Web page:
Official numbers are hard to come by, though there have been some speculating reports. According to Bloomberg, 360,000 carats of lab-growns were made in 2014; research firm Frost & Sullivan believes the demand will jump to 20 million carats by 2026.
In addition to synthetic diamonds’ lower price point, some consumers are drawn to the stones for ethical reasons. Accusations of exploitation and inhumane working conditions in mines cast a dark shadow over the diamond industry. Mining is also said to be devastating to the environment, due to the amount of energy it requires, the potential for chemical leaks, and the harmful effects that removing large amounts of earth has on local ecosystems.
Even with the implementation of a system like the Kimberley Process, a certification program established in 2003 that requires governments to verify that the diamonds they export are conflict-free, Diamond Foundry founder and CEO Martin Roscheisen says the mined diamond industry is one that has almost zero accountability.
ooh, this is a thorny one, also, I would want to know HOW you know they are having an affair (nothing short of “one of them told me” is acceptable if you’re gonna blow up their spot – the OP confirms in the comments that she heard directly from one of the affair partners, FYI):
Two colleagues (“Chris” and “Jamie”) are having an affair, and have been for several years. They’re both married. Only a few people know (I think), and I haven’t heard anyone gossiping about it.
But now, Jamie’s up for a promotion that would make Jamie a C-level exec and Chris’s boss. I don’t work directly with either of them, but this seems like a terrible idea. It would technically put Chris’s spouse in Jamie’s reporting line. We’re also a large employer in a small town. If things blow up, it will have a real impact on the company’s reputation. We’re already just getting over a low-key sexual harassment scandal from a few years ago.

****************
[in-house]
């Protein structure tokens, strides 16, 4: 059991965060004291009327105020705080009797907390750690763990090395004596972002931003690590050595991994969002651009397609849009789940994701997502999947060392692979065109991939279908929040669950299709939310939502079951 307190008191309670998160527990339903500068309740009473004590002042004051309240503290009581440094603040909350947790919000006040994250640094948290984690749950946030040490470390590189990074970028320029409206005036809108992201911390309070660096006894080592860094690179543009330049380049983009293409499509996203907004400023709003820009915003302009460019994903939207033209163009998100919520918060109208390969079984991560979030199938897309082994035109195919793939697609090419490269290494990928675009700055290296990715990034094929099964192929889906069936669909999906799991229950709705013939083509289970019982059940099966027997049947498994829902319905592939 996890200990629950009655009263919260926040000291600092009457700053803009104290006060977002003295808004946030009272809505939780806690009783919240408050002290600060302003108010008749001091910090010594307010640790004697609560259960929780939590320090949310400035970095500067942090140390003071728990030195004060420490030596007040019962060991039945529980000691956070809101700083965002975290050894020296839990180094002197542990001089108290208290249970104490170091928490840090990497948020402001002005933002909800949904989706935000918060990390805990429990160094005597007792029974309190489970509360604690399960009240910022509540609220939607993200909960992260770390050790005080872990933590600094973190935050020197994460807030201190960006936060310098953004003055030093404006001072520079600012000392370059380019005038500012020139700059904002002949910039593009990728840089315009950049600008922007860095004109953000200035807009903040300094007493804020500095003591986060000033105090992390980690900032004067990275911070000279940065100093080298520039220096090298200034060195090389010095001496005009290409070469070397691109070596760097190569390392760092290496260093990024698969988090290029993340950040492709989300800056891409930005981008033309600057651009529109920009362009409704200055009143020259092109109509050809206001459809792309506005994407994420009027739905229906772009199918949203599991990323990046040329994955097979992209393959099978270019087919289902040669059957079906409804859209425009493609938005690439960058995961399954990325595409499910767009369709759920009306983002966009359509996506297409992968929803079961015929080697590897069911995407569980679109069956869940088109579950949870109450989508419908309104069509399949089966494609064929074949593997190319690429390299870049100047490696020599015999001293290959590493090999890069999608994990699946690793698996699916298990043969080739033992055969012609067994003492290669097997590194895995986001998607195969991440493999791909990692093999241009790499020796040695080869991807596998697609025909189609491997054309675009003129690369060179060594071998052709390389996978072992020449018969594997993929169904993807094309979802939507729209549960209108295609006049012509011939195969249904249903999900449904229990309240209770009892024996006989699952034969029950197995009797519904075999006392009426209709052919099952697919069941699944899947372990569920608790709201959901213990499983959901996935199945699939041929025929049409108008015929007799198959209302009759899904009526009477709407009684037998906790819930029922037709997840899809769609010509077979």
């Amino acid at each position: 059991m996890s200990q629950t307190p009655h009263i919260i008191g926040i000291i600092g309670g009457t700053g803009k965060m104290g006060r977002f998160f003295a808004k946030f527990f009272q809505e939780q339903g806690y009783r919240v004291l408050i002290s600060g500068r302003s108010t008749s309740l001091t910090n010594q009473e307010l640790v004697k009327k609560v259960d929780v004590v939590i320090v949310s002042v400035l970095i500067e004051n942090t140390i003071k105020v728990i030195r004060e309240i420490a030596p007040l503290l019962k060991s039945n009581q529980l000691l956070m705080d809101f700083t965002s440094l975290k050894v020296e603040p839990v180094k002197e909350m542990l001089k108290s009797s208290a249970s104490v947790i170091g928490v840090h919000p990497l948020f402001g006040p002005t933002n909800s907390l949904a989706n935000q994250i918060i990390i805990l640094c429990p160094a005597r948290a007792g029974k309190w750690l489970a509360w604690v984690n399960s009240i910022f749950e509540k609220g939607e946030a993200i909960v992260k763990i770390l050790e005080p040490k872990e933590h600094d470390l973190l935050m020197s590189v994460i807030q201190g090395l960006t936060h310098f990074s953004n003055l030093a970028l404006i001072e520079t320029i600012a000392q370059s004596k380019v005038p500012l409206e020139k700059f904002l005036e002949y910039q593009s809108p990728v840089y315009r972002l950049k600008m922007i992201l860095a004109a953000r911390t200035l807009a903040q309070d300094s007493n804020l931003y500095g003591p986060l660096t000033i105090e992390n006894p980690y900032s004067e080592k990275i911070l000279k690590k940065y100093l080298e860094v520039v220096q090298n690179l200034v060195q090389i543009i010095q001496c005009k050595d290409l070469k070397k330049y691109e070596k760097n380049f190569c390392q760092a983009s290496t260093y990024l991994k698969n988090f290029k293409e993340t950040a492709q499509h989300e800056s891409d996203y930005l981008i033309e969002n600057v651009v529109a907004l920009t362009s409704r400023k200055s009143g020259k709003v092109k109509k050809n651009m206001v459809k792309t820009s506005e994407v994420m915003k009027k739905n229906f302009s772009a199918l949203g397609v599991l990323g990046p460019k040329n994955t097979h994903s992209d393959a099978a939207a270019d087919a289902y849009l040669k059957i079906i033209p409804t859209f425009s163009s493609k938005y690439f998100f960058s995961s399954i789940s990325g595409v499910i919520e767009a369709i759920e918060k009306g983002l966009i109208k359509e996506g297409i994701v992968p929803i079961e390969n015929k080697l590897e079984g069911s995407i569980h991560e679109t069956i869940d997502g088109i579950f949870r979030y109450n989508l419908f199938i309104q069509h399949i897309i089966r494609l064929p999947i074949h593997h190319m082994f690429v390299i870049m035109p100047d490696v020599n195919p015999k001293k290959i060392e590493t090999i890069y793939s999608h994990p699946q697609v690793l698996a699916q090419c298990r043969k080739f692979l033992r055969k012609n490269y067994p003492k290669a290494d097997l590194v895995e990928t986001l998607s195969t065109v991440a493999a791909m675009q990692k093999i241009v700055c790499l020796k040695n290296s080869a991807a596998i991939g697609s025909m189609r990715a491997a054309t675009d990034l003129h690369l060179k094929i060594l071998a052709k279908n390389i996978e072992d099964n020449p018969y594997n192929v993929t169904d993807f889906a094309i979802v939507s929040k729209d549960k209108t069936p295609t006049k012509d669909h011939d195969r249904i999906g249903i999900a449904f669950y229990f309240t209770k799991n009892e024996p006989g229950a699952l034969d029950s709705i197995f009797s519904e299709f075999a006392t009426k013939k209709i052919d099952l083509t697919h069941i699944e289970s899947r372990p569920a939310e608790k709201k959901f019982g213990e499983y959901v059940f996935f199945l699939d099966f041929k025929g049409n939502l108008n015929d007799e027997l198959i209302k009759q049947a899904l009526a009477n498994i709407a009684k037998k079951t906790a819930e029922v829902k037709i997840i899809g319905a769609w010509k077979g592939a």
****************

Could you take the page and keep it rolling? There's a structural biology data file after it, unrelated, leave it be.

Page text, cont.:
What’s my responsibility here? I don’t want to gossip, but Jamie’s well-liked and -respected and has a good shot at getting this promotion if no one says anything (and I could even support that if I wasn’t worried about the potential fallout from the affair). If I need to say anything, who do I say it to? The search chair? HR? Chris and/or Jamie?
I did see this article, but I’m in a different position — I’m not making the hiring decision. I’d say I’m roughly equal in the hierarchy, in a very different function.
LOVED this feature on the creator of UnREAL, which also confirmed all my suspicions about exactly how accurate its depiction of reality TV production is:
“The night they were going to get dumped, I would go to the hotel room where they were staying and say, ‘I’m going to lose my job for telling you this, but he’s going to pick you—he’s going to propose,’ ” Shapiro said. After the contestant left the set, disconsolate, Shapiro joined her in a limousine while the stereo played a song that the contestant had been primed to see as “ ‘their song’ for their love story with the Bachelor.” Shapiro kept jalapeños or lemons hidden in her jacket pocket—dabbing something acidic in her eye allowed her to cry on cue, which helped elicit tears from the contestant. “I’d have arranged with the driver to have the song play just until I got a shot of her crying—then cut the music so I could start the interview,” Shapiro explained. “They’d often tell us to drive up and down the 405 until the girls cried—and not to come home if we didn’t get tears, because we’d be fired.” In hindsight, Shapiro said, being fired “would have been a great solution to my problems.”
A quick housekeeping note! IntenseDebate has always had this feature where if someone reports a comment (for spam or grossness), it goes into moderation, I get an email about it, which I either ignore (if it’s something like “crude language!”) or respond “delete” to, which automatically deletes it. But since IntenseDebate is no longer really maintaining itself, apparently that feature broke about a month ago. I had been confused, because I’ve gotten emails once or twice like “a lot of people reported this comment and nothing happened” and I’m like “but I responded ‘delete’ right away!”
What this means in practice is just that reported comments won’t go anywhere until I am physically in front of a real computer, and also that we may have to lock comments once the site ends, which I had hoped not to do (we will obviously open them when new things are posted.) But I’m going to talk to Marco about our options there!
Nicole is an Editor of The Toast.